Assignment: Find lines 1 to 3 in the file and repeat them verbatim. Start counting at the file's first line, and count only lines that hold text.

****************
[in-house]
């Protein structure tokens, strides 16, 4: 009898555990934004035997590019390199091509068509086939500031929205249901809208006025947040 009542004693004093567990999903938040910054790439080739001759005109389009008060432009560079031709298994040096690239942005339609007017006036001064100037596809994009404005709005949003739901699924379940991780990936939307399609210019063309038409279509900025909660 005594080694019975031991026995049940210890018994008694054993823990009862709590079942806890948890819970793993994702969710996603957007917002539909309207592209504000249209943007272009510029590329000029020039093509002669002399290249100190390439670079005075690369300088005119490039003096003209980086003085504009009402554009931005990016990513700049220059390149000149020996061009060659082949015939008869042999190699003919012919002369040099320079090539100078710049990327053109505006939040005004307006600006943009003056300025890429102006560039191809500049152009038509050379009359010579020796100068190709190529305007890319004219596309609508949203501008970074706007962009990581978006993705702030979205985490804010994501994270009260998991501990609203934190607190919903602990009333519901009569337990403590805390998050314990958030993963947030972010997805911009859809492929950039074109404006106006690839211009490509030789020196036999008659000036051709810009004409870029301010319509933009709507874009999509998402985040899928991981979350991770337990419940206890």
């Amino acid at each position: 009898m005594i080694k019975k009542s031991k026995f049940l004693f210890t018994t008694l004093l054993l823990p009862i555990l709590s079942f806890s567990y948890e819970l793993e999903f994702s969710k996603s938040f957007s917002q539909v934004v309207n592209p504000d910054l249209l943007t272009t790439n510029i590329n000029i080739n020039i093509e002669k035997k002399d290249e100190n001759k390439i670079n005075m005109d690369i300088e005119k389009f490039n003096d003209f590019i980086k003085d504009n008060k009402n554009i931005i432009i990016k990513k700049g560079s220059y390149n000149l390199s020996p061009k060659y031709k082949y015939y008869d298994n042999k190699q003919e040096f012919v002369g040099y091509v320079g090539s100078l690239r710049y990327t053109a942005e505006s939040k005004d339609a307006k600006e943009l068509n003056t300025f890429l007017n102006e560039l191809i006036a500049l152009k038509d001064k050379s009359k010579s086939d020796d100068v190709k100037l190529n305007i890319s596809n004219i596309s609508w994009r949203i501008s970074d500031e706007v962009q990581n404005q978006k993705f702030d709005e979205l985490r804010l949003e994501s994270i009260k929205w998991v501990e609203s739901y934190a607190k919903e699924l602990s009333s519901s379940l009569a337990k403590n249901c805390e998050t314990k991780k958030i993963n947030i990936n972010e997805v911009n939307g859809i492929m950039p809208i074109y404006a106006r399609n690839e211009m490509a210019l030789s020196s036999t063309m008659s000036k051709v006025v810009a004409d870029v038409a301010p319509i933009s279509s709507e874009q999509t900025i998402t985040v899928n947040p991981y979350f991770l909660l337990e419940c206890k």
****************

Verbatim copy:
[in-house]
């Protein structure tokens, strides 16, 4: 009898555990934004035997590019390199091509068509086939500031929205249901809208006025947040 009542004693004093567990999903938040910054790439080739001759005109389009008060432009560079031709298994040096690239942005339609007017006036001064100037596809994009404005709005949003739901699924379940991780990936939307399609210019063309038409279509900025909660 005594080694019975031991026995049940210890018994008694054993823990009862709590079942806890948890819970793993994702969710996603957007917002539909309207592209504000249209943007272009510029590329000029020039093509002669002399290249100190390439670079005075690369300088005119490039003096003209980086003085504009009402554009931005990016990513700049220059390149000149020996061009060659082949015939008869042999190699003919012919002369040099320079090539100078710049990327053109505006939040005004307006600006943009003056300025890429102006560039191809500049152009038509050379009359010579020796100068190709190529305007890319004219596309609508949203501008970074706007962009990581978006993705702030979205985490804010994501994270009260998991501990609203934190607190919903602990009333519901009569337990403590805390998050314990958030993963947030972010997805911009859809492929950039074109404006106006690839211009490509030789020196036999008659000036051709810009004409870029301010319509933009709507874009999509998402985040899928991981979350991770337990419940206890």
């Amino acid at each position: 009898m005594i080694k019975k009542s031991k026995f049940l004693f210890t018994t008694l004093l054993l823990p009862i555990l709590s079942f806890s567990y948890e819970l793993e999903f994702s969710k996603s938040f957007s917002q539909v934004v309207n592209p504000d910054l249209l943007t272009t790439n510029i590329n000029i080739n020039i093509e002669k035997k002399d290249e100190n001759k390439i670079n005075m005109d690369i300088e005119k389009f490039n003096d003209f590019i980086k003085d504009n008060k009402n554009i931005i432009i990016k990513k700049g560079s220059y390149n000149l390199s020996p061009k060659y031709k082949y015939y008869d298994n042999k190699q003919e040096f012919v002369g040099y091509v320079g090539s100078l690239r710049y990327t053109a942005e505006s939040k005004d339609a307006k600006e943009l068509n003056t300025f890429l007017n102006e560039l191809i006036a500049l152009k038509d001064k050379s009359k010579s086939d020796d100068v190709k100037l190529n305007i890319s596809n004219i596309s609508w994009r949203i501008s970074d500031e706007v962009q990581n404005q978006k993705f702030d709005e979205l985490r804010l949003e994501s994270i009260k929205w998991v501990e609203s739901y934190a607190k919903e699924l602990s009333s519901s379940l009569a337990k403590n249901c805390e998050t314990k991780k958030i993963n947030i990936n972010e997805v911009n939307g859809i492929m950039p809208i074109y404006a106006r399609n690839e211009m490509a210019l030789s020196s036999t063309m008659s000036k051709v006025v810009a004409d870029v038409a301010p319509i933009s279509s709507e874009q999509t900025i998402t985040v899928n947040p991981y979350f991770l909660l337990e419940c206890k």